People in Stein’s gallery that evening, female and male alike, started to see the entire construct of gender differently. The conversation about the mission they had come to support — women’s leadership parity — became lighter, more open and optimistic.
Seeing with different eyes is the first step to sparking innovation and creating solutions to complex problems.
“Today the most successful companies don’t just out-compete their rivals. They redefine the terms of competition by embracing one-of-a-kind ideas in a world of copycat thinking. Which means, almost by definition, that the best leaders see things that other leaders don’t see,” writes Fast Company magazine co-founder Bill Taylor in the Harvard Business Review.
Second, immersion in arts teaches or allows leaders to coalesce people around a vision. Literary metaphors, for example, can drive change and communicate vision more powerfully than dry facts.
Metaphors literally help us think. They enable us to visualize and organize our thoughts so that we can go forward even or perhaps especially in tough times to achieve our mission. We can make the complex simple enough that our teams can coalesce and have the courage to do what seems impossible.
“Howard Schultz of Starbucks [used this metaphor] when returning as CEO in 2008 to address a cascade of issues that threatened the organization’s culture and future. He said, “There’s a metaphor Vincent Eades likes to use: ‘If you examine a butterfly according to the laws of aerodynamics, it shouldn’t be able to fly. But the butterfly doesn’t know that, so it flies.’”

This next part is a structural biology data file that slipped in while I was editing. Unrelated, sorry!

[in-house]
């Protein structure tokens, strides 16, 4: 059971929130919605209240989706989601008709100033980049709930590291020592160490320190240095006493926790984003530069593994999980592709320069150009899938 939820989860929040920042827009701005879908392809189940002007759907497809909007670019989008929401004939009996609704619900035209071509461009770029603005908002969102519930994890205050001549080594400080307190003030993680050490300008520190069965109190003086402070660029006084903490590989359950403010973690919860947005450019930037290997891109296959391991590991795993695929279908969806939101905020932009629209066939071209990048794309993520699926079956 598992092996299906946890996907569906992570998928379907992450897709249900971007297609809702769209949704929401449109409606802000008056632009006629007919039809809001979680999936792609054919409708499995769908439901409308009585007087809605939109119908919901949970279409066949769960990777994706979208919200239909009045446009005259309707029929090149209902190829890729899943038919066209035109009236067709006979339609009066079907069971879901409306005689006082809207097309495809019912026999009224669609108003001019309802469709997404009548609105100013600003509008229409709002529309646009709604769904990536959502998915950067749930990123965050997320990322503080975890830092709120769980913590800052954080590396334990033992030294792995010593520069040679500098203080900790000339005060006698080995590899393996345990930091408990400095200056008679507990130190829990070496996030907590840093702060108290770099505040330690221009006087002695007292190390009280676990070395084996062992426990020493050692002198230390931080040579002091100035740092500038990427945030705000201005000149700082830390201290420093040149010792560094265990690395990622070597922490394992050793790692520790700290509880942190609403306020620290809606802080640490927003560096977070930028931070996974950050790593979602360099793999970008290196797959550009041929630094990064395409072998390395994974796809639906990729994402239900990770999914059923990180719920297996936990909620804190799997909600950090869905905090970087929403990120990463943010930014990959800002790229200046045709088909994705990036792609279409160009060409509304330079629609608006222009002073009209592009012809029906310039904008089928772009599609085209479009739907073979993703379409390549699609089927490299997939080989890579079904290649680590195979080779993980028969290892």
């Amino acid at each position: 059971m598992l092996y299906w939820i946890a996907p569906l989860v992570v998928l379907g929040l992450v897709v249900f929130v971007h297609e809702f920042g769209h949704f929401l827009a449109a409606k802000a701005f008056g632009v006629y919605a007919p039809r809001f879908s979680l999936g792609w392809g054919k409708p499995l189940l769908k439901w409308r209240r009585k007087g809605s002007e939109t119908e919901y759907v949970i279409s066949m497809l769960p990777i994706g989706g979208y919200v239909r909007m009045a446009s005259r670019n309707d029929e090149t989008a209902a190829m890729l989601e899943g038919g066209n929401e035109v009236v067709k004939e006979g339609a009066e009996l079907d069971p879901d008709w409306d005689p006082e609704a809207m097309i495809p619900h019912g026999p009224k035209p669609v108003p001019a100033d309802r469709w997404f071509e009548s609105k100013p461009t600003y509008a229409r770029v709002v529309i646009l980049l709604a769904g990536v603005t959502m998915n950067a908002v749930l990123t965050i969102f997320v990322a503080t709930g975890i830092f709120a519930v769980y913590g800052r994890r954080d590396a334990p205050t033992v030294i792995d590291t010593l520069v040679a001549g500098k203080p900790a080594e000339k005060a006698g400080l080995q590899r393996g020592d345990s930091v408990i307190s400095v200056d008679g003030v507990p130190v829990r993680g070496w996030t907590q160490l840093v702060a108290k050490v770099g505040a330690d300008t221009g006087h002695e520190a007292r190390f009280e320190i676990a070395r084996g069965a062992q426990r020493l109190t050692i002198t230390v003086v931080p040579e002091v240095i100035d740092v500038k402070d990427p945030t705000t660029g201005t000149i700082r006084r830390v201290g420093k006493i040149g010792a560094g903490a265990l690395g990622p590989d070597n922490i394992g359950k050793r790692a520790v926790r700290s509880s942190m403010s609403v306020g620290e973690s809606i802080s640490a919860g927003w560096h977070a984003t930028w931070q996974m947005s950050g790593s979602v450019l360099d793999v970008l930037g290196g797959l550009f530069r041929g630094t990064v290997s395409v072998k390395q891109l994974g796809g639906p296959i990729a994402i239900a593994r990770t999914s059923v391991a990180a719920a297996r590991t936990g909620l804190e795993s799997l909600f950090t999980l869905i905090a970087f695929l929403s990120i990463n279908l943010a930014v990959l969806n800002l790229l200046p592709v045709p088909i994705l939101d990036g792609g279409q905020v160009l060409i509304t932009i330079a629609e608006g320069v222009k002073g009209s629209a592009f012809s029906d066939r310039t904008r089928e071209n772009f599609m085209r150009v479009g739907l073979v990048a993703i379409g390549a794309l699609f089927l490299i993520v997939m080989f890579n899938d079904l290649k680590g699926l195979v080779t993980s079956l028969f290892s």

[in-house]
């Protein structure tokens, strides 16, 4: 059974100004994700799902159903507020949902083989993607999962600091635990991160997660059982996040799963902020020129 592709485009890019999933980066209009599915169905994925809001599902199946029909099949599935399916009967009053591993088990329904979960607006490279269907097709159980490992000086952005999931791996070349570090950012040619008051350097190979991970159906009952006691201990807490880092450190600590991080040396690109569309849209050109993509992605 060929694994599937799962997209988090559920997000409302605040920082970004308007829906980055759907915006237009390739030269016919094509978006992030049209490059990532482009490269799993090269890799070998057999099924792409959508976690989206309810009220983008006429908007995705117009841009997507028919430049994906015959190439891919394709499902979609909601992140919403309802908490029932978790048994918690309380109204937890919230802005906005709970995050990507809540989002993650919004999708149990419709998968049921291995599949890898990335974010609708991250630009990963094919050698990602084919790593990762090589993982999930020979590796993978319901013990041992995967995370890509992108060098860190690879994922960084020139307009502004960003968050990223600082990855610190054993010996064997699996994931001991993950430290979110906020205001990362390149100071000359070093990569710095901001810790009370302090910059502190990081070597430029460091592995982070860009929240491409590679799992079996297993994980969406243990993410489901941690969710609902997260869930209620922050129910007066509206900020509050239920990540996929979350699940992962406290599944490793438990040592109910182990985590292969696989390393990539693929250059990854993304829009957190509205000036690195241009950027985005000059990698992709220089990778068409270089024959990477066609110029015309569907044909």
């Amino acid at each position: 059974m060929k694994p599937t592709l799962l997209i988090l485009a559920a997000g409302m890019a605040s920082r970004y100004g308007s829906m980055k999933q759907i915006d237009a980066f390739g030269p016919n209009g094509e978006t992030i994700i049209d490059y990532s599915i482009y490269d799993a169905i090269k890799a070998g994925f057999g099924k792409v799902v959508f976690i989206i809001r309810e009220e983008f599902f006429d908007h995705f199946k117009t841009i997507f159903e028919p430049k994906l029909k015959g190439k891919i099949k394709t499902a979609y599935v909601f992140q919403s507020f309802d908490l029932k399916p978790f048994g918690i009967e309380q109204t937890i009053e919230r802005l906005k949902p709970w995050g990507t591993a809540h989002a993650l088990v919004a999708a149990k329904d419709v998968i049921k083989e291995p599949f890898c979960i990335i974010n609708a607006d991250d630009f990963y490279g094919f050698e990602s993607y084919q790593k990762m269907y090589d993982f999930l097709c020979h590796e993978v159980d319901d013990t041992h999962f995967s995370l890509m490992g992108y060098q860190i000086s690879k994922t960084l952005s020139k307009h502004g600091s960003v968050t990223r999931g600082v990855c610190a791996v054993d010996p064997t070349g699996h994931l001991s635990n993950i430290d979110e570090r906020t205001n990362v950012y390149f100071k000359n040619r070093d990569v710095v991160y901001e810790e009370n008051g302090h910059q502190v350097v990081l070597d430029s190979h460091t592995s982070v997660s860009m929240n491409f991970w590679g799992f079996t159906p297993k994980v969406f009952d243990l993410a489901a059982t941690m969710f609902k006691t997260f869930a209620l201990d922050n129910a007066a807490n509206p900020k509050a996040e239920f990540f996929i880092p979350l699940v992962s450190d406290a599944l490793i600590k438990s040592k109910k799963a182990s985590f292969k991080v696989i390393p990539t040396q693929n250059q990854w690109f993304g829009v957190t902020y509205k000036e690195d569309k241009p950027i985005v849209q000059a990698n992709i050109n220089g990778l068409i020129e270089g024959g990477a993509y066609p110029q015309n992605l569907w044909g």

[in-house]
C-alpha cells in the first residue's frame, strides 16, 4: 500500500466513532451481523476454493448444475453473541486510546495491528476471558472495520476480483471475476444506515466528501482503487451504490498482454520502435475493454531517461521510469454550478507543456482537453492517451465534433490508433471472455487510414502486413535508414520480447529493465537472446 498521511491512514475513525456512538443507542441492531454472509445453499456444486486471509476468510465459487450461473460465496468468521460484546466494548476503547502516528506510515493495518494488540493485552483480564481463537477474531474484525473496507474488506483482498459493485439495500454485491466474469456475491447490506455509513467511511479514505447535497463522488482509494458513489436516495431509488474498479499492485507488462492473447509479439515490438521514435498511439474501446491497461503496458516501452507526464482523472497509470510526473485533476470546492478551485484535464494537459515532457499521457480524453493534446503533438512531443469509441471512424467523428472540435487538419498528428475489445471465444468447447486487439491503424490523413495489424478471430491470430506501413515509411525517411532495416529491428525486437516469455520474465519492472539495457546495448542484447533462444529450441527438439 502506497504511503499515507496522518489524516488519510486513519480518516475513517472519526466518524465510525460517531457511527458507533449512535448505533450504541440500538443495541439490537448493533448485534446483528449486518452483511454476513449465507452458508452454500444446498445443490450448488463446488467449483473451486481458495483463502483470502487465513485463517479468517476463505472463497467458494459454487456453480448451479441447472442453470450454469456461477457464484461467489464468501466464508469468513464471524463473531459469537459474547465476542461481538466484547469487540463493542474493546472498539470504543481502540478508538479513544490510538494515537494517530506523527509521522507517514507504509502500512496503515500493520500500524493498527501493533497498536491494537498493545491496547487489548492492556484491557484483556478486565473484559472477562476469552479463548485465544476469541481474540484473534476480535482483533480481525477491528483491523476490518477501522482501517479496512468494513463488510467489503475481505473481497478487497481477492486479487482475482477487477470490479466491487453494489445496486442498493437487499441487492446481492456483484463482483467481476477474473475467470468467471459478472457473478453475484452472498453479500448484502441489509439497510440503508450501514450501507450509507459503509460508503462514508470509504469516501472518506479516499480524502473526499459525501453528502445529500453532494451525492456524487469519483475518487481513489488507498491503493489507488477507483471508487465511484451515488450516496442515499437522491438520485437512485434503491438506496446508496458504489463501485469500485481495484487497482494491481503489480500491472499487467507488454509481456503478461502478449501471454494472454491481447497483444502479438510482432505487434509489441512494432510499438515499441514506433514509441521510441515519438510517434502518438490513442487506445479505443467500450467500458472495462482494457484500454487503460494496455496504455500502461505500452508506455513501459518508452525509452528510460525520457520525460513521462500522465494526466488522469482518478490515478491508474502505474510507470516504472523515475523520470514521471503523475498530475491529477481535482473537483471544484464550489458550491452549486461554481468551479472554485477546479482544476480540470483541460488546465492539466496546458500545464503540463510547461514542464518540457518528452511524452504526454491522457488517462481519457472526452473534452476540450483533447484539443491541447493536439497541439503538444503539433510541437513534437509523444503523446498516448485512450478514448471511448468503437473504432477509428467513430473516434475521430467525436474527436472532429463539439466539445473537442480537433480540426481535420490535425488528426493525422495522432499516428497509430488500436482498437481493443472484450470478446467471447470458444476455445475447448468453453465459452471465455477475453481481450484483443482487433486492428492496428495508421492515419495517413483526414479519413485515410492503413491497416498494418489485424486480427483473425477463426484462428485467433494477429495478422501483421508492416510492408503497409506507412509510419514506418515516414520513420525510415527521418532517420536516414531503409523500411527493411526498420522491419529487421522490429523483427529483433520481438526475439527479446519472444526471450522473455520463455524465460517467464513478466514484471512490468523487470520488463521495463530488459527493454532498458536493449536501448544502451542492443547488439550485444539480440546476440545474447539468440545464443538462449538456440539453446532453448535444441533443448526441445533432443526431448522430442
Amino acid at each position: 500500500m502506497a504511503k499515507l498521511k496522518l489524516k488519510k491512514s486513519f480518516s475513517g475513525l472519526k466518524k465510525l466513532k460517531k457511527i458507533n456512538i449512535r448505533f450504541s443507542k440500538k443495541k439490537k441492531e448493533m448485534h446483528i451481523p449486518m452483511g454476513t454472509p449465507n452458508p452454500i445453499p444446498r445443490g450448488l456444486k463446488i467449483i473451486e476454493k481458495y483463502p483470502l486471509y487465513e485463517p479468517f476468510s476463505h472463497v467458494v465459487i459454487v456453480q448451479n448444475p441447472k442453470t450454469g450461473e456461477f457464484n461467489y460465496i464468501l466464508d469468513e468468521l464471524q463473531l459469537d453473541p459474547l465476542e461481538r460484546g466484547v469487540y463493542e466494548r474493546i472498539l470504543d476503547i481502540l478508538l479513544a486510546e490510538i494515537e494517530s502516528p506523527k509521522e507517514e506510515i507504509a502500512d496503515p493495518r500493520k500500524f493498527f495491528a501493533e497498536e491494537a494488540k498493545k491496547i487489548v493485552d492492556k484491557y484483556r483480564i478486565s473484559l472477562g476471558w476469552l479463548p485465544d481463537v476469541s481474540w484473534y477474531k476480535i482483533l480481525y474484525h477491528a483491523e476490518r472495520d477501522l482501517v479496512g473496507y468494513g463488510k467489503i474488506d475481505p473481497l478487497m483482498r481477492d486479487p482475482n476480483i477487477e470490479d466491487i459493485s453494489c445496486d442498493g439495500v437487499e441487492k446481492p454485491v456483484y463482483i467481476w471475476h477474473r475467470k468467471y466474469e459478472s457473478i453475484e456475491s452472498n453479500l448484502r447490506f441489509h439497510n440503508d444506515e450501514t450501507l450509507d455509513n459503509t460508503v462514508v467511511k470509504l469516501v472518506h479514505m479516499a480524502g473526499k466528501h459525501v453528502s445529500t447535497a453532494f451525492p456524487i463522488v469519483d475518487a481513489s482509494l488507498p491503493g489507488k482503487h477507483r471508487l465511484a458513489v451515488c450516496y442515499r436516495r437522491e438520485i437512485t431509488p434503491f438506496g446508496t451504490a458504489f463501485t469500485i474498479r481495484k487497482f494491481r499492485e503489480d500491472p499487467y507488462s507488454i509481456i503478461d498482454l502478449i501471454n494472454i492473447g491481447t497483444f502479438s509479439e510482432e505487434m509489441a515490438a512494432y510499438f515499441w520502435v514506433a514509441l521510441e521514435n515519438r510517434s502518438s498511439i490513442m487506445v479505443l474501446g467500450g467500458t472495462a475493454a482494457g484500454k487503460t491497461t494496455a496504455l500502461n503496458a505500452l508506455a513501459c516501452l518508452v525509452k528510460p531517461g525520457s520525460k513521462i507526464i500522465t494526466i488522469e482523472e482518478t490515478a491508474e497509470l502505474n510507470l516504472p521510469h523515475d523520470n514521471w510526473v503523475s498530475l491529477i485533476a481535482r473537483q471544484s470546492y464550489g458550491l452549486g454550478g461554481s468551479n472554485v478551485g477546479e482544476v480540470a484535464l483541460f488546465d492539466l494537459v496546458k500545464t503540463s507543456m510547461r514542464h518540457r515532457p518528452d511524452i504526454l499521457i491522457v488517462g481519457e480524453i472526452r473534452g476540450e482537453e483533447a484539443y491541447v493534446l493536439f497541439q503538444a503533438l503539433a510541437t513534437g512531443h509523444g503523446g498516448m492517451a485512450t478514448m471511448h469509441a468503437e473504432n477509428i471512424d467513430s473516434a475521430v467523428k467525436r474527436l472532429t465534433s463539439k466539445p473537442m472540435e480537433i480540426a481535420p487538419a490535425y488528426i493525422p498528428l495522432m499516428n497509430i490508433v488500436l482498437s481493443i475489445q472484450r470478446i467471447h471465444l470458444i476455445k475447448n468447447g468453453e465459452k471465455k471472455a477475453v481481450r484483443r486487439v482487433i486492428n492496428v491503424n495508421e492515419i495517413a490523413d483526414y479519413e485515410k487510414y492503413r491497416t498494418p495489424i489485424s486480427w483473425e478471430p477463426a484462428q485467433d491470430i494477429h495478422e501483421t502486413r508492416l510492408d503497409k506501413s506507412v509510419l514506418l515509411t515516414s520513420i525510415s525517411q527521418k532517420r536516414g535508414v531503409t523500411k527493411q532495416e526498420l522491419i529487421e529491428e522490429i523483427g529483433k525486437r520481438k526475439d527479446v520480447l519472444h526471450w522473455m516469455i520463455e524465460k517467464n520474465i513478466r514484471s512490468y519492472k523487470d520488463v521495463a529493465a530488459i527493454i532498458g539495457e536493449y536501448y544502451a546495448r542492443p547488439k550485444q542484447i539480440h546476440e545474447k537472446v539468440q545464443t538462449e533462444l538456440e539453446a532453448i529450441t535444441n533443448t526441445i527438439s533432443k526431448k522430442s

The third way art opens the mind and feeds leader’s soul is that by listening, looking, or creating, you expand your own appreciation of diverse talent and cultures. Empathy is enhanced and that in turn draws people together.
I routinely build poetry, drawing, and music into our 50 Women Can Change The World programs. These are immersive programs based in the 9 Leadership Power Tools to Advance Your Career for emerging women leaders in various sectors such as healthcare, finance, journalism, and entertainment. For the most part, the participants don’t know each other before they come together. But soon they form cohorts.
Last year, for the #50WomenCan program for nonprofit leaders, I was able to secure free tickets for the cohort to attend an evening of performance and storytelling headlined by Glennon Doyle, Amy Wambach, and Luvvie Ajayi.
Says Ajayi of why she participates in the tour, “I know that my audience will benefit from hearing the stories of women, who, on first glance, they may think they have nothing in common with.”